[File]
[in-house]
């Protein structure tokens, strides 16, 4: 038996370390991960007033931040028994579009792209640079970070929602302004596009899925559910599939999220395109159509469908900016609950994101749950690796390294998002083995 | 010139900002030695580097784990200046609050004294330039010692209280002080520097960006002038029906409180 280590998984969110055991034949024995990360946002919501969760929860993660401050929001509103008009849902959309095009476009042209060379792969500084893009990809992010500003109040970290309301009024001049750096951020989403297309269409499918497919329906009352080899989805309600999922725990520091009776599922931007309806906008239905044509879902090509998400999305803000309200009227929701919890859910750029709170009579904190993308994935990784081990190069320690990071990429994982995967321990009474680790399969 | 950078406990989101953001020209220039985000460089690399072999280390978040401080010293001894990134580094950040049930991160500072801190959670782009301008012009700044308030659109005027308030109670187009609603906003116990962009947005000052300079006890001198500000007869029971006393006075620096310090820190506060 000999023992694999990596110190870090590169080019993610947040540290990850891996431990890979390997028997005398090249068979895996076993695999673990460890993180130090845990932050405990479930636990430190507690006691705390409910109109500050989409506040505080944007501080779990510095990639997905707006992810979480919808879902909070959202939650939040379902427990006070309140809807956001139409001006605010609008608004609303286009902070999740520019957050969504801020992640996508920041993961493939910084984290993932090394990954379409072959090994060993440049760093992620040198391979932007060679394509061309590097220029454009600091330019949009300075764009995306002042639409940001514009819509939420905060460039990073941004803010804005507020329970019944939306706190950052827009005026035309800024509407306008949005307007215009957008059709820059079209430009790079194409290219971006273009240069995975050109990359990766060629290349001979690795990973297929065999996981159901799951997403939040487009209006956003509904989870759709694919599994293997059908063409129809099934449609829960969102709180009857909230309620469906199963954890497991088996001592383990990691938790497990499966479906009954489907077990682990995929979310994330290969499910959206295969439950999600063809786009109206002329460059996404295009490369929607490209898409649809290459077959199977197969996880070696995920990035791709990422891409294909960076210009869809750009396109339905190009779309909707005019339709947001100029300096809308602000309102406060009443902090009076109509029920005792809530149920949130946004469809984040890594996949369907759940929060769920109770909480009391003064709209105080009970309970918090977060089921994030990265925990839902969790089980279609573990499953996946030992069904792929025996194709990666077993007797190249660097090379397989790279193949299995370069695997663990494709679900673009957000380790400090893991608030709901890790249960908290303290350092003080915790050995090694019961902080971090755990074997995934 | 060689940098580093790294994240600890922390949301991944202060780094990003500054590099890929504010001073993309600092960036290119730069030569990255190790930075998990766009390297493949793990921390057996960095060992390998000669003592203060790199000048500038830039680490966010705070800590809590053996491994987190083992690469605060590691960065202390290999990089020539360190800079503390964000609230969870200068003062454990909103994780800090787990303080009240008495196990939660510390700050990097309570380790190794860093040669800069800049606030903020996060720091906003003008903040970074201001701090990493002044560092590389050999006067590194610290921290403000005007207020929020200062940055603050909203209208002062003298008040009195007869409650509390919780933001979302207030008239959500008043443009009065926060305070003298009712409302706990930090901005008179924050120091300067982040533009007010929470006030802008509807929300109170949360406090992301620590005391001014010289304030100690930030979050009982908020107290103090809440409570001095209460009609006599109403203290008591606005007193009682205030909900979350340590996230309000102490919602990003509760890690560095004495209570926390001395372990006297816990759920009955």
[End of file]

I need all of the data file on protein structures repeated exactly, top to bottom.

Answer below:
[in-house]
């Protein structure tokens, strides 16, 4: 038996370390991960007033931040028994579009792209640079970070929602302004596009899925559910599939999220395109159509469908900016609950994101749950690796390294998002083995 | 010139900002030695580097784990200046609050004294330039010692209280002080520097960006002038029906409180 280590998984969110055991034949024995990360946002919501969760929860993660401050929001509103008009849902959309095009476009042209060379792969500084893009990809992010500003109040970290309301009024001049750096951020989403297309269409499918497919329906009352080899989805309600999922725990520091009776599922931007309806906008239905044509879902090509998400999305803000309200009227929701919890859910750029709170009579904190993308994935990784081990190069320690990071990429994982995967321990009474680790399969 | 950078406990989101953001020209220039985000460089690399072999280390978040401080010293001894990134580094950040049930991160500072801190959670782009301008012009700044308030659109005027308030109670187009609603906003116990962009947005000052300079006890001198500000007869029971006393006075620096310090820190506060 000999023992694999990596110190870090590169080019993610947040540290990850891996431990890979390997028997005398090249068979895996076993695999673990460890993180130090845990932050405990479930636990430190507690006691705390409910109109500050989409506040505080944007501080779990510095990639997905707006992810979480919808879902909070959202939650939040379902427990006070309140809807956001139409001006605010609008608004609303286009902070999740520019957050969504801020992640996508920041993961493939910084984290993932090394990954379409072959090994060993440049760093992620040198391979932007060679394509061309590097220029454009600091330019949009300075764009995306002042639409940001514009819509939420905060460039990073941004803010804005507020329970019944939306706190950052827009005026035309800024509407306008949005307007215009957008059709820059079209430009790079194409290219971006273009240069995975050109990359990766060629290349001979690795990973297929065999996981159901799951997403939040487009209006956003509904989870759709694919599994293997059908063409129809099934449609829960969102709180009857909230309620469906199963954890497991088996001592383990990691938790497990499966479906009954489907077990682990995929979310994330290969499910959206295969439950999600063809786009109206002329460059996404295009490369929607490209898409649809290459077959199977197969996880070696995920990035791709990422891409294909960076210009869809750009396109339905190009779309909707005019339709947001100029300096809308602000309102406060009443902090009076109509029920005792809530149920949130946004469809984040890594996949369907759940929060769920109770909480009391003064709209105080009970309970918090977060089921994030990265925990839902969790089980279609573990499953996946030992069904792929025996194709990666077993007797190249660097090379397989790279193949299995370069695997663990494709679900673009957000380790400090893991608030709901890790249960908290303290350092003080915790050995090694019961902080971090755990074997995934 | 060689940098580093790294994240600890922390949301991944202060780094990003500054590099890929504010001073993309600092960036290119730069030569990255190790930075998990766009390297493949793990921390057996960095060992390998000669003592203060790199000048500038830039680490966010705070800590809590053996491994987190083992690469605060590691960065202390290999990089020539360190800079503390964000609230969870200068003062454990909103994780800090787990303080009240008495196990939660510390700050990097309570380790190794860093040669800069800049606030903020996060720091906003003008903040970074201001701090990493002044560092590389050999006067590194610290921290403000005007207020929020200062940055603050909203209208002062003298008040009195007869409650509390919780933001979302207030008239959500008043443009009065926060305070003298009712409302706990930090901005008179924050120091300067982040533009007010929470006030802008509807929300109170949360406090992301620590005391001014010289304030100690930030979050009982908020107290103090809440409570001095209460009609006599109403203290008591606005007193009682205030909900979350340590996230309000102490919602990003509760890690560095004495209570926390001395372990006297816990759920009955």